Back in the 80’s or so, Horowitz Deli was a great find in North Raleigh’s North Ridge Shopping Center. It was good enough that even the transplants liked it. If you miss Horowitz’s then you are in luck. Brothers Rick and Gary Weinberg are teaming to resurrect the concept the fall with
A friend went to the tasting menu night at
Capri is in Sutton Square, next to the Fresh Market.
Earlier this week
"The city’s not making enough off parking and it’s obvious people don’t like paying for tickets. That’s the issue," said City Council member Mary Ann Baldwin.
During the last decade and a half downtown Raleigh has undergone an enormous resurgence that went along with a $2 billion investment from the private and public sectors. In the late 90’s we started to see Raleigh most interesting new restaurants appearing in downtown instead of in the suburbs. Popular bars in the suburbs began to fade as a bustling nightlife emerged in downtown Raleigh. In fact, almost every single interesting restaurant to open in the last 10 years has been in downtown Raleigh.
Apparently the City of Raleigh wants to ignore the role of free parking in that renaissance. The introduction of nighttime parking fees is a huge deterrent for restaurant patrons who have an alternative. If this becomes the city’s policy, expect a renaissance of its own in North Raleigh. Downtown parking fees would be a huge boon to restaurateurs in the suburbs.
Increased parking revenues from downtown lots also would be a big boon to
Nothing lasts forever. Hillsborough Street’s nightlife scene in the 70’s rivaled Chapel Hill’s Franklin Street. North Raleigh saw a ton of great restaurants open in the 80’s. The popularity of downtown in the last 15 years is a delicate thing. If the City of Raleigh wants that momentum to continue, it must proceed with extreme caution. As it is, downtown is not perceived as convenient to where people chose to live, it isn’t perceived as an easy place to park, and it’s wave is nearing the point where we’ve typically seen nightlife/entertainment cycles end in Raleigh’s history.
The long-awaited arrival of
While the fresh meats are impressive, perhaps the best offering at The Meat House is the marinated meats. Swing by and try the burgundy-marinated beef tips.
The Meat House Raleigh location is in Quail Corners Shopping Center, in the former Eckerd’s location. The center is at the intersection of Falls of Neuse and Millbrook roads. The store is open daily from 9am-7pm.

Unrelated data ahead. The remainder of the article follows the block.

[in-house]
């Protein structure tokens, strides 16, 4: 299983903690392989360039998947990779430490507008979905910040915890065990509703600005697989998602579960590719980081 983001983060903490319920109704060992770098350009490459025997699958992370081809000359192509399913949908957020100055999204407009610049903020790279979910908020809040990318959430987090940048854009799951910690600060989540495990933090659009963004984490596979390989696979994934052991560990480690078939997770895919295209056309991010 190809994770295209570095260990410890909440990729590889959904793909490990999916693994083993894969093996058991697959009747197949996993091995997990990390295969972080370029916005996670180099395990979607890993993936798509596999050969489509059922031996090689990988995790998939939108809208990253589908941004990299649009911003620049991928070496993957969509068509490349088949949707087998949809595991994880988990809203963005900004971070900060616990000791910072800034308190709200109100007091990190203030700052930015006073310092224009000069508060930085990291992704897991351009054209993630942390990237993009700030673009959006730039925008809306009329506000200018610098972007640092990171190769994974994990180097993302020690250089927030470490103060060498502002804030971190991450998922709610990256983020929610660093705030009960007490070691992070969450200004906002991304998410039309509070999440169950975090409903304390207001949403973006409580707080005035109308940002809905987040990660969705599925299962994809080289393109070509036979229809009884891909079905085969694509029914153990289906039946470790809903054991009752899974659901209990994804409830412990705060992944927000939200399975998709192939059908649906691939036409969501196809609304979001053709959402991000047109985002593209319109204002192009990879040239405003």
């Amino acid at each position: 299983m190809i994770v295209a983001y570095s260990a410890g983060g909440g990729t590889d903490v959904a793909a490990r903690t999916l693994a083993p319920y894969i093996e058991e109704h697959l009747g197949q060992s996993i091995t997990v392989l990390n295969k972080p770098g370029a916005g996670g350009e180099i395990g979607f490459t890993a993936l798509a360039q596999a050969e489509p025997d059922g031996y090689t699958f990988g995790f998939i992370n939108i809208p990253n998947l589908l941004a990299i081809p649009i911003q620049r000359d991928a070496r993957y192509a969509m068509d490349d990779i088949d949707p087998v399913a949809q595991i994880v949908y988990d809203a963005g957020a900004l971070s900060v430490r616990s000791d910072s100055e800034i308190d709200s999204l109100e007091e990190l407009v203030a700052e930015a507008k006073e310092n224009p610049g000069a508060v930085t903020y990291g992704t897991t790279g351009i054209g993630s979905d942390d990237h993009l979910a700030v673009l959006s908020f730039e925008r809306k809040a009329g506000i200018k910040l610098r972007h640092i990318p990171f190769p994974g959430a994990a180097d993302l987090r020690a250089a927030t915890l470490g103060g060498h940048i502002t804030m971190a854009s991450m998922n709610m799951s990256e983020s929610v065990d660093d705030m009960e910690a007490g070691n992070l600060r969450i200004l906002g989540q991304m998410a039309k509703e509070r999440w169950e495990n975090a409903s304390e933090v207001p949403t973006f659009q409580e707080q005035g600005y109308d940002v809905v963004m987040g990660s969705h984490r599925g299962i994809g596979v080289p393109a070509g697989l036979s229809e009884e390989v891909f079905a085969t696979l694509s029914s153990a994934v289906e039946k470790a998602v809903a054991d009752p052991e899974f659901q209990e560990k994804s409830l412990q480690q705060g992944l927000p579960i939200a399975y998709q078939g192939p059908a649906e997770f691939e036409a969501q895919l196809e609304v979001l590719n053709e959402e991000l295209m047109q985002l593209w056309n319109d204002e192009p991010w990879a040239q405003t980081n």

- November 20 through January 2 at North Hills Commons. The event opens during North Hills’ annual Christmas tree lighting event.
- November 14 thru December 10 at Brier Creek Commons
- December 13 thru December 26 at Triangle Town Center
- Real ice rink
- Opening at Winterfest’s grand opening, Saturday, December 4
- Dates, hours, prices, and policies are still unannounced
If the old saying “adversity breeds opportunity” is true, then look no further than Falls Village for an example. Almost three years ago The Fresh Market closed their Falls Village store and moved to the former Harris Teeter space in Sutton Square. The anchor space in Falls Village sat vacant, casting doubt on the center’s viability in its original orientation.
A new tenant is finally on the way for the center, however.
Even better news, however, is the arrival of
Now to fill that space where Books-A-Million just closed…
The City of Raleigh is accepting nominations for the 2010 Sir Walter Raleigh Awards for Community Appearance. The annual awards recognize outstanding new development, building rehabilitation efforts, and natural resource conservation within the Capital City. The awards program was established in 1983 to commemorate exemplary achievement in enhancing the city’s appearance. More than 200 projects, sites, and individuals have been honored.
Awards are offered in 11 different award categories, including new residential, commercial, or institutional construction, plus historic preservation, sustainable design, and tree and landscape conservation. The award for “Maintained Outstanding Appearance” honors appearance contributions by projects 5 years old or older. The “Individual” award is presented to a citizen who has consistently worked to preserve or improve city appearance.
The deadline for entries for the 2010 Sir Walter Raleigh Awards is Friday, July 9.
An independent jury will meet in July to review the nominations. Award winners will be selected based on specific criteria, including exhibition of a new standard of excellence, awareness of land stewardship, innovation, conservation of natural and/ or historic resources, and exceeding applicable ordinances. The Raleigh City Council will confirm the jury’s selections in August. Awards will be presented in October.
OpenTable has named
No other restaurants in North Carolina made the list, although The Melting Pot chain, with locations on Wake Forest Road and at Southpoint in Durham, was named to the list.
That’s the sound of the Nancy Grace freight train. It most certainly has its eyes on Raleigh right now. That’s all I will say about this senseless, nauseating tragedy. For goodness sakes the rest of the media will deliver more than we want.
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